This short course is from the industry-standard Gas Conditioning and Process course (G-4), known globally as the Campbell Gas Course. The course follows the following format:
3 hours prerequisite e-Learning modules (participants may test out)
1.5 hours required e-Learning modules
2 hours virtual, instructor-led session, 9:00-11:00 CDT (GMT-5)
2 hours e-Learning and problem assignments
2 hours virtual, instructor-led session, 9:00-11:00 CDT (GMT-5)Click here to see the full G-4 Short Course listing
Hydrates are solid ice-like compounds composed of light hydrocarbon molecules (plus CO2 and H2S) and water.
Hydrates in natural gas systems can form at very moderate temperatures well above the freezing point of water. Hydrate formation can be a significant problem in offshore wet (water-saturated) gas pipelines, onshore wet gas gathering systems, and natural gas conditioning and processing facilities. They can completely block a gathering system pipeline, and often form in processing equipment that can require a plant shutdown to mitigate the blockage.
Hydrate formation is a complex phenomenon which is a function of the operating temperature and pressure of the system, natural gas composition, fluid velocity, and time. Understanding the system hydrate formation temperature and hydrate inhibitor injection requirements are critical to preventing hydrate formation in wet natural gas systems.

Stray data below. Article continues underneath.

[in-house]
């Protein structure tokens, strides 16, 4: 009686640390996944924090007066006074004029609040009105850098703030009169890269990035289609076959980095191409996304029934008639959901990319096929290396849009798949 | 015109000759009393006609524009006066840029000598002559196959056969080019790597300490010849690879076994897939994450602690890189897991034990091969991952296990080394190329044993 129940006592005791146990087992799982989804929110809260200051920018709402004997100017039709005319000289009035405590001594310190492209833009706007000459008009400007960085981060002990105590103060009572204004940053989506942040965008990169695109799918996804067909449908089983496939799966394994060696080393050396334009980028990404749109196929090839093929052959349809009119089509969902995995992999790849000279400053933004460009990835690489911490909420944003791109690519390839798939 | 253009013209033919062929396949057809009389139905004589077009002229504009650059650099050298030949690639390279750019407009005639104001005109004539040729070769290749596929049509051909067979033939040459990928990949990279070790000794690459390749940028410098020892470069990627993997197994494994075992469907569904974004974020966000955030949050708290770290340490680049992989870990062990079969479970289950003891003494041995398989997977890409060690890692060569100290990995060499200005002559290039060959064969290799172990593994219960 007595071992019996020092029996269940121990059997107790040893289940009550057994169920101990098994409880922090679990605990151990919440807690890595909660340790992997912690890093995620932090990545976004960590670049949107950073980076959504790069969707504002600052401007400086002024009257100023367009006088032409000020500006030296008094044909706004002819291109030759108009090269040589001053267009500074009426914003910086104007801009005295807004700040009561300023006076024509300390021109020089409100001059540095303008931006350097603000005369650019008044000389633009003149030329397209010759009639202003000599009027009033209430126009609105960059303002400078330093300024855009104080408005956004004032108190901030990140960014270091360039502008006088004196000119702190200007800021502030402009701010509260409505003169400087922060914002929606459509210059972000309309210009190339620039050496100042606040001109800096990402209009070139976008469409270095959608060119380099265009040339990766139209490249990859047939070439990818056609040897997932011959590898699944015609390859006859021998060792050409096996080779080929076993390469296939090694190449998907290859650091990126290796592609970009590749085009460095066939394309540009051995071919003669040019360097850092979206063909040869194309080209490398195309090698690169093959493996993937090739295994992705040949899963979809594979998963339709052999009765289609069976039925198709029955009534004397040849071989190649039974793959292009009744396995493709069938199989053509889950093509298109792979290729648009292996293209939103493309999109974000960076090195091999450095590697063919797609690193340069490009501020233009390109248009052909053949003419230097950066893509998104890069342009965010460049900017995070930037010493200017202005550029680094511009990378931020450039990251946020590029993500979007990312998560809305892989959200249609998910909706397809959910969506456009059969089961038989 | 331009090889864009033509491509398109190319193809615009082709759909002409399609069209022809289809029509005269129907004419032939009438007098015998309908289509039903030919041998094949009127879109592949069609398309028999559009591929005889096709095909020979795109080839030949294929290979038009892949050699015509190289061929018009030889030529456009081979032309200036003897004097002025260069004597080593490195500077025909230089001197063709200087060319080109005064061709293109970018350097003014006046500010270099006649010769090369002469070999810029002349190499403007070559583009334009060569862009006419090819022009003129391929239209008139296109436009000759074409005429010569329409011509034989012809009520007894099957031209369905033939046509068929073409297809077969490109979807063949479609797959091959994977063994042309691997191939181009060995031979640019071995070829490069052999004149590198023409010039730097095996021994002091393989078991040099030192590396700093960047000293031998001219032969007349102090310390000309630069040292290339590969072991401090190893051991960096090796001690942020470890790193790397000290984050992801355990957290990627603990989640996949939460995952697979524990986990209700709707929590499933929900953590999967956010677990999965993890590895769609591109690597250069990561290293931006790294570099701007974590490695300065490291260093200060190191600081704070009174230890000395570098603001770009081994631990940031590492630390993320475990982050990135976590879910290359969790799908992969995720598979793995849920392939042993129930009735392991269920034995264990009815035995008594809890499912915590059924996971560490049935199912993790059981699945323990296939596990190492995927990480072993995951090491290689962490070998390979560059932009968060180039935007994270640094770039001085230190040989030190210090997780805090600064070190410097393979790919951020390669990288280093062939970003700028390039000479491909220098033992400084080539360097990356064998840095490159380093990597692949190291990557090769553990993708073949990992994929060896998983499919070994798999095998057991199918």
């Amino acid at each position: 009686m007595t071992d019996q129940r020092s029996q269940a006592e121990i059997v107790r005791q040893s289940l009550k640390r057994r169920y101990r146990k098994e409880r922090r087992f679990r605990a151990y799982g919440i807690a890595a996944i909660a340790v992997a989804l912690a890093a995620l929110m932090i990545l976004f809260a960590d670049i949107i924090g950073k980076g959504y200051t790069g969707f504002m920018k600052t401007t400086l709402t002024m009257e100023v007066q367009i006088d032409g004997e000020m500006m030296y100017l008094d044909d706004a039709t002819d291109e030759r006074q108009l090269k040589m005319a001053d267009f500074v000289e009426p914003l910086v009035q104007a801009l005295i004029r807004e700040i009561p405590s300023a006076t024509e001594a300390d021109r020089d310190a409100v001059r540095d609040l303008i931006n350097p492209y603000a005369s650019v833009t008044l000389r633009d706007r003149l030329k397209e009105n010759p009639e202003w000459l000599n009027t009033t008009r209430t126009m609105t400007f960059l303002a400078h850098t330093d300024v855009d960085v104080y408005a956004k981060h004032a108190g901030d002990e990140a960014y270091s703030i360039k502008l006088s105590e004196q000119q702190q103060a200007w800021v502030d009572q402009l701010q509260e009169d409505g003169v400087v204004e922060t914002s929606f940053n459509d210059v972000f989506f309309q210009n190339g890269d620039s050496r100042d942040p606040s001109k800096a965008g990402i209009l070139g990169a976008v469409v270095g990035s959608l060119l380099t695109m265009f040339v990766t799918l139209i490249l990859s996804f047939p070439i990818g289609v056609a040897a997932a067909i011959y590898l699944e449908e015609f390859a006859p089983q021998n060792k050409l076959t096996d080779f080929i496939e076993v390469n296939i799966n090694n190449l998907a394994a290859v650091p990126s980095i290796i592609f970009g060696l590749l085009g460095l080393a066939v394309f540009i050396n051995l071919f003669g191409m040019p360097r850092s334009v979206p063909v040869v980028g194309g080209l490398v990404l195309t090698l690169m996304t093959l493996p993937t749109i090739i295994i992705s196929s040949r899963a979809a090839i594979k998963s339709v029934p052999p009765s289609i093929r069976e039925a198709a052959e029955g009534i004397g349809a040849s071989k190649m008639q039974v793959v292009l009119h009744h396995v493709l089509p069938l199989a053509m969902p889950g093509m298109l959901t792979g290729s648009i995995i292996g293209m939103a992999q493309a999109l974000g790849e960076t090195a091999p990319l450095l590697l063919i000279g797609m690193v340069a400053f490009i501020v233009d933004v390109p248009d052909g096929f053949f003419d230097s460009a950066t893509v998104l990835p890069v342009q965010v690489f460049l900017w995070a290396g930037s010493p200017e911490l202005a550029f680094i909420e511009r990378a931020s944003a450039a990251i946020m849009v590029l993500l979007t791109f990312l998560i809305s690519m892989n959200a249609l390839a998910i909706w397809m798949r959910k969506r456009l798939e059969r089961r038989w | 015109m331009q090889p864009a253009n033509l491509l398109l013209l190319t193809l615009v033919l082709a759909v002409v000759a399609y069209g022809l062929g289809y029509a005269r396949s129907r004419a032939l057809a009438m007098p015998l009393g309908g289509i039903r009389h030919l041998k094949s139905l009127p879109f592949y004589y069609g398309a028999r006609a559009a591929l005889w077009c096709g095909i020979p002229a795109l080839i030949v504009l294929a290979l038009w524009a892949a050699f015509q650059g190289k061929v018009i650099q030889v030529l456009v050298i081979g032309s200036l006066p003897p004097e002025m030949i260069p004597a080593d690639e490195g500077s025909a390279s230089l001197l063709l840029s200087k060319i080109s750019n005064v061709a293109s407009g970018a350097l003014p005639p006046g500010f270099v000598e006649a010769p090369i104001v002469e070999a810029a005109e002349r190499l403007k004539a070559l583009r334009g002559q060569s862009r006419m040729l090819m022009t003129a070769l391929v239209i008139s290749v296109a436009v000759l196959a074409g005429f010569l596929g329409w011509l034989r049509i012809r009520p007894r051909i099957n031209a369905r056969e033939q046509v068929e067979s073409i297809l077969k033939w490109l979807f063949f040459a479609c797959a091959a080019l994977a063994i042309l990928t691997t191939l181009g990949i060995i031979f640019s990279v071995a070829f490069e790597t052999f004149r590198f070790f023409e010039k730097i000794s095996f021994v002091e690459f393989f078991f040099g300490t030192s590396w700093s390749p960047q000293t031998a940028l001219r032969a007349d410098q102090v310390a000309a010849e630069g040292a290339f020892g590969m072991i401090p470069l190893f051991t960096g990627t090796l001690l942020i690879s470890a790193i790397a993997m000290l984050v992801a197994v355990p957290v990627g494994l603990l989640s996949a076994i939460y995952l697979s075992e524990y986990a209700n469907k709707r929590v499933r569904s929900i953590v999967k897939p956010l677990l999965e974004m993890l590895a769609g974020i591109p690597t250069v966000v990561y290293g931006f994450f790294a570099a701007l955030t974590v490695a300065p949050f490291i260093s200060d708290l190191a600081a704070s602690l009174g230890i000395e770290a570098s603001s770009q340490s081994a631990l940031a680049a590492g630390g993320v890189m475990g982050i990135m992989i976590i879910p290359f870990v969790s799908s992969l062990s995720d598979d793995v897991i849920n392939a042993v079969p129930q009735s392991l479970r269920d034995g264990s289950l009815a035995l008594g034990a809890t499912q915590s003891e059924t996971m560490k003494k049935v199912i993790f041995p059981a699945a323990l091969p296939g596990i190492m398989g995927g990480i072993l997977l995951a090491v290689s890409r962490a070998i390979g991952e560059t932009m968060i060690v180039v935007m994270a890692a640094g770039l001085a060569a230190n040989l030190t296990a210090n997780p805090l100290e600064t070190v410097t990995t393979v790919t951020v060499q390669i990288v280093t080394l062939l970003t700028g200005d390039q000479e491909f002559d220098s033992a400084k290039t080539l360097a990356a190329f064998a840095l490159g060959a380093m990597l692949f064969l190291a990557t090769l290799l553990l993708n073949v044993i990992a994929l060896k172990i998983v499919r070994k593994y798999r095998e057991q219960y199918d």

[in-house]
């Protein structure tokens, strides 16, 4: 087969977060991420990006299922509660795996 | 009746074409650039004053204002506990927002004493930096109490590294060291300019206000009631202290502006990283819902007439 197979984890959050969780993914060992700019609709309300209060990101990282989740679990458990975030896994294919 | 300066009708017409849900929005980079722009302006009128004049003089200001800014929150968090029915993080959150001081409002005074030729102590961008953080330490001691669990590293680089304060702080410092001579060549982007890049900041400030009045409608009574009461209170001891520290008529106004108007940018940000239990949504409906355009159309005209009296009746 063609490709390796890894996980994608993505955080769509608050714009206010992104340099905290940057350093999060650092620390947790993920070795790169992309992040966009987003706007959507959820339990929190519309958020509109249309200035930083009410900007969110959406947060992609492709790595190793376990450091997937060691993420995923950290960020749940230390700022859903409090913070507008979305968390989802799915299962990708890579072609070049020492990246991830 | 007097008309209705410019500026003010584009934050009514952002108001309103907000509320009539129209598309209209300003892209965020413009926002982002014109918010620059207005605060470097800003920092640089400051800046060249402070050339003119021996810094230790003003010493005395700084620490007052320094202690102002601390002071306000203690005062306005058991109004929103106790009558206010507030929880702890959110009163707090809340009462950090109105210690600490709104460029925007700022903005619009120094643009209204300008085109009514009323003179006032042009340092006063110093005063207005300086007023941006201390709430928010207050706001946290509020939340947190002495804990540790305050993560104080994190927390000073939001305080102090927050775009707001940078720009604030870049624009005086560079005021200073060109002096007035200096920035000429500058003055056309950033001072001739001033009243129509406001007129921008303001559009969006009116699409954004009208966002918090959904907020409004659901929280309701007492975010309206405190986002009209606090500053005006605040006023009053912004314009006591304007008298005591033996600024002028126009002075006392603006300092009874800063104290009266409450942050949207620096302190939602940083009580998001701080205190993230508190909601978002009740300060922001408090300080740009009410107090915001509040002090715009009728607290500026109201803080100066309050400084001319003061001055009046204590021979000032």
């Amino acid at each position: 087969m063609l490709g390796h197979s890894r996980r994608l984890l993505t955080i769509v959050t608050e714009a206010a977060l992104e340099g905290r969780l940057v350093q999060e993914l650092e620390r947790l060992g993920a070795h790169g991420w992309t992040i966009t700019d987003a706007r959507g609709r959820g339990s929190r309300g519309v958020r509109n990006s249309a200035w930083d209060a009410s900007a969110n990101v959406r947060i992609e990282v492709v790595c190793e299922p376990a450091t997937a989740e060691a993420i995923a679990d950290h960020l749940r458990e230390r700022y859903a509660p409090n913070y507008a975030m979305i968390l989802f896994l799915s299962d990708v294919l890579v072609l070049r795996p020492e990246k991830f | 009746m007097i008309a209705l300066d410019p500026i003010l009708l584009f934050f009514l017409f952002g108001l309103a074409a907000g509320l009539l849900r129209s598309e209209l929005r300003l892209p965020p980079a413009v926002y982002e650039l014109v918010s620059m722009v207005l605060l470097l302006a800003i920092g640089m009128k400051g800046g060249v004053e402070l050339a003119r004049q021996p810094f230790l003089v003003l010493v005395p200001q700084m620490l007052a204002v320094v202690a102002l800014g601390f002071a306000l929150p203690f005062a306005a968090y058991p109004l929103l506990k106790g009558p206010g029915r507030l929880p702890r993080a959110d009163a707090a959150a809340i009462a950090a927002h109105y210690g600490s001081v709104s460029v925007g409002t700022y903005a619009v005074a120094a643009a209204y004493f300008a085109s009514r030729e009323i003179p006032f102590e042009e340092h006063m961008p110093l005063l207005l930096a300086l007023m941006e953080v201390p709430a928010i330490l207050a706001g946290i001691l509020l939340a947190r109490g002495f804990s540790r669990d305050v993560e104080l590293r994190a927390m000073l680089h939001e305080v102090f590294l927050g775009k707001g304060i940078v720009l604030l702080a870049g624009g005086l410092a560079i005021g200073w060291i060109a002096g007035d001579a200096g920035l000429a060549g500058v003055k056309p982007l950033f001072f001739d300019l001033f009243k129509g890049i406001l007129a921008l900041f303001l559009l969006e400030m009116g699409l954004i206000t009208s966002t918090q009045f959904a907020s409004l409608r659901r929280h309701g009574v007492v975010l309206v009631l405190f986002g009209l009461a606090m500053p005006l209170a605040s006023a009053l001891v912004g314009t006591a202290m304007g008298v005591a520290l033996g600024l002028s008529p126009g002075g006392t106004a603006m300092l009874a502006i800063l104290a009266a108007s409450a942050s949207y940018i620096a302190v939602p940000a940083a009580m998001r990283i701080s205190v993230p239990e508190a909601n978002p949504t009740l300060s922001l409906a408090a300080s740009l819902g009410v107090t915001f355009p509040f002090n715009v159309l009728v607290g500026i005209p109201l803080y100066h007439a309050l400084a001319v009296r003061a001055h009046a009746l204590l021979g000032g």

This short course describes hydrates and explores conditions favoring hydrate formation. It also describes how to estimate the hydrate formation temperature of a natural gas stream, and provides methods to estimate hydrate inhibitor injection requirements. Participants will learn the key differences between low dosage hydrate inhibitors and thermodynamic inhibitors.
The problem assignment will provide technical insight into the differences between methanol and mono-ethylene glycol used as hydrate inhibitors. The problem debrief and round table will explore the advantages and disadvantages of both inhibitors and provide additional depth on practical industry experience regarding hydrate inhibition for both pipeline and NGL extraction plants (such as J-T Valve and Refrigeration facilities) applications.
During the problem debrief and round table discussion, participants will have the opportunity to ask additional questions and share their challenges and experiences with hydrate inhibition.
Prerequisites, of which participants can test out, cover Basic Conversions, Gas and Liquid Physical Properties, Multicomponent Phase Behavior, and Water Content of Sweet and Sour Natural Gas.
"Course was dense, but videos and extended virtual lecture time allowed for information to be thoroughly explained and understood. I thought that the content breakup and scope between the two days was beneficial - focus on the information/details on day 1 and then break out into the application and problems on day 2." - Graduate Engineer, United States